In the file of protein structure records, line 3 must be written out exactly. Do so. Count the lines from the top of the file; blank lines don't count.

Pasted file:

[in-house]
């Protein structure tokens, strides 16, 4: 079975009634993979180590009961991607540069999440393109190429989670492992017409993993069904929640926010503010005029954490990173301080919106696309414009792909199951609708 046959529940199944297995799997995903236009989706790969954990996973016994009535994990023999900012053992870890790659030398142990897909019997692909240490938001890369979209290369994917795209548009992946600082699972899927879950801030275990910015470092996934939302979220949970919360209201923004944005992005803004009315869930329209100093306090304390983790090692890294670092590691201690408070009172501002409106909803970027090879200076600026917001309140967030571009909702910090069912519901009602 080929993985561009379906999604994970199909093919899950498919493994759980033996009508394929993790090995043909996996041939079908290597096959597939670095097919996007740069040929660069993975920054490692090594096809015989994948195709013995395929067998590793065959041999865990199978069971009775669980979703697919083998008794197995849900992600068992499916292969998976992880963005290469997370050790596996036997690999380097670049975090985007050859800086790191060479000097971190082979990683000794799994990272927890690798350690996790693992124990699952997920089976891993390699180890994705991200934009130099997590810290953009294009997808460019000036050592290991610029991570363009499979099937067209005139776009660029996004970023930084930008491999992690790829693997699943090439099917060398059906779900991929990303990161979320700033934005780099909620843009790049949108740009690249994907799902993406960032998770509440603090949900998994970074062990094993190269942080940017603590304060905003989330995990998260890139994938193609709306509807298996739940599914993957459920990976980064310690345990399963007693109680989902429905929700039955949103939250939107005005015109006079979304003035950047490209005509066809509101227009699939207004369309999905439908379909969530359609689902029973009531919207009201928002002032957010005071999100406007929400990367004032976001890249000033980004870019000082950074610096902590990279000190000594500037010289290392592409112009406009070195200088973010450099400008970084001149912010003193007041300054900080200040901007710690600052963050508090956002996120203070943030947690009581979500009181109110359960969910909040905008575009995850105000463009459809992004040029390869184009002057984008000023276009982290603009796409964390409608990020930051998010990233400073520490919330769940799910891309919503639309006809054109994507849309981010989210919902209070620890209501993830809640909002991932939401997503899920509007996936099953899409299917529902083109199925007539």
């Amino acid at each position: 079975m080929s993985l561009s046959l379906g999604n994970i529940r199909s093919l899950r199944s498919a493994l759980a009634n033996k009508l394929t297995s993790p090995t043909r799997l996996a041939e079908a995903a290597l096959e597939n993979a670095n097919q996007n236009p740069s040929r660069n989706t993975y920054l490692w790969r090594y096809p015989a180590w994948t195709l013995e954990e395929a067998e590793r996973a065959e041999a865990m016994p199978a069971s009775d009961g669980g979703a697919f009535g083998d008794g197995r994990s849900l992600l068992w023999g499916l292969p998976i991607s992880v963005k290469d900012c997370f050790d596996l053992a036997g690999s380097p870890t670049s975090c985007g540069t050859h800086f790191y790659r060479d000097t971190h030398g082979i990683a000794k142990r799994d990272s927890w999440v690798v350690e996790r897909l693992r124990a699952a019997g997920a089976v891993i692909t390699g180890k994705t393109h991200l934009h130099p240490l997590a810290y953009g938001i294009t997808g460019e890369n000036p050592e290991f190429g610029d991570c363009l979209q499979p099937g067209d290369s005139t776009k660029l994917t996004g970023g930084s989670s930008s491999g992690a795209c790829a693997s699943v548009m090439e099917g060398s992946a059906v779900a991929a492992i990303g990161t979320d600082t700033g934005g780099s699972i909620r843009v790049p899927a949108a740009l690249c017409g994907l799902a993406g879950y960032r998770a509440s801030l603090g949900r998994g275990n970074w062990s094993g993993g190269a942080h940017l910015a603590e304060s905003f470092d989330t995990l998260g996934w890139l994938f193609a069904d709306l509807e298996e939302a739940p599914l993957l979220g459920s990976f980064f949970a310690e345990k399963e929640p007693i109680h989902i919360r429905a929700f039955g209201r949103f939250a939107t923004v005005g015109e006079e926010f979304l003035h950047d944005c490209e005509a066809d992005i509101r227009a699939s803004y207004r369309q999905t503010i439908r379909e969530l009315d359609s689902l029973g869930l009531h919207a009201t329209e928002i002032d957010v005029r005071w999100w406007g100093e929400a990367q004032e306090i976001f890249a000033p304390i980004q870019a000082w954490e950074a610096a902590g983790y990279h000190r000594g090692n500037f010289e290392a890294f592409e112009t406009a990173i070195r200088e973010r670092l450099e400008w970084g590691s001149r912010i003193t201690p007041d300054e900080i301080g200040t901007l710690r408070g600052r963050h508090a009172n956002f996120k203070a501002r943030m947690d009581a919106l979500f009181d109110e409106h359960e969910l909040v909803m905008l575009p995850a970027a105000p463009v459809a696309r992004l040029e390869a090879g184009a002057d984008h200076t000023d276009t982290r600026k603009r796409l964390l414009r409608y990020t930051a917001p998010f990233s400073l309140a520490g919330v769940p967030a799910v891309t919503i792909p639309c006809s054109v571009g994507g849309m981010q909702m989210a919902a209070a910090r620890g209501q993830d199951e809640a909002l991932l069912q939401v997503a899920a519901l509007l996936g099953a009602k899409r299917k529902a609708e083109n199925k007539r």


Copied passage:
């Amino acid at each position: 079975m080929s993985l561009s046959l379906g999604n994970i529940r199909s093919l899950r199944s498919a493994l759980a009634n033996k009508l394929t297995s993790p090995t043909r799997l996996a041939e079908a995903a290597l096959e597939n993979a670095n097919q996007n236009p740069s040929r660069n989706t993975y920054l490692w790969r090594y096809p015989a180590w994948t195709l013995e954990e395929a067998e590793r996973a065959e041999a865990m016994p199978a069971s009775d009961g669980g979703a697919f009535g083998d008794g197995r994990s849900l992600l068992w023999g499916l292969p998976i991607s992880v963005k290469d900012c997370f050790d596996l053992a036997g690999s380097p870890t670049s975090c985007g540069t050859h800086f790191y790659r060479d000097t971190h030398g082979i990683a000794k142990r799994d990272s927890w999440v690798v350690e996790r897909l693992r124990a699952a019997g997920a089976v891993i692909t390699g180890k994705t393109h991200l934009h130099p240490l997590a810290y953009g938001i294009t997808g460019e890369n000036p050592e290991f190429g610029d991570c363009l979209q499979p099937g067209d290369s005139t776009k660029l994917t996004g970023g930084s989670s930008s491999g992690a795209c790829a693997s699943v548009m090439e099917g060398s992946a059906v779900a991929a492992i990303g990161t979320d600082t700033g934005g780099s699972i909620r843009v790049p899927a949108a740009l690249c017409g994907l799902a993406g879950y960032r998770a509440s801030l603090g949900r998994g275990n970074w062990s094993g993993g190269a942080h940017l910015a603590e304060s905003f470092d989330t995990l998260g996934w890139l994938f193609a069904d709306l509807e298996e939302a739940p599914l993957l979220g459920s990976f980064f949970a310690e345990k399963e929640p007693i109680h989902i919360r429905a929700f039955g209201r949103f939250a939107t923004v005005g015109e006079e926010f979304l003035h950047d944005c490209e005509a066809d992005i509101r227009a699939s803004y207004r369309q999905t503010i439908r379909e969530l009315d359609s689902l029973g869930l009531h919207a009201t329209e928002i002032d957010v005029r005071w999100w406007g100093e929400a990367q004032e306090i976001f890249a000033p304390i980004q870019a000082w954490e950074a610096a902590g983790y990279h000190r000594g090692n500037f010289e290392a890294f592409e112009t406009a990173i070195r200088e973010r670092l450099e400008w970084g590691s001149r912010i003193t201690p007041d300054e900080i301080g200040t901007l710690r408070g600052r963050h508090a009172n956002f996120k203070a501002r943030m947690d009581a919106l979500f009181d109110e409106h359960e969910l909040v909803m905008l575009p995850a970027a105000p463009v459809a696309r992004l040029e390869a090879g184009a002057d984008h200076t000023d276009t982290r600026k603009r796409l964390l414009r409608y990020t930051a917001p998010f990233s400073l309140a520490g919330v769940p967030a799910v891309t919503i792909p639309c006809s054109v571009g994507g849309m981010q909702m989210a919902a209070a910090r620890g209501q993830d199951e809640a909002l991932l069912q939401v997503a899920a519901l509007l996936g099953a009602k899409r299917k529902a609708e083109n199925k007539r």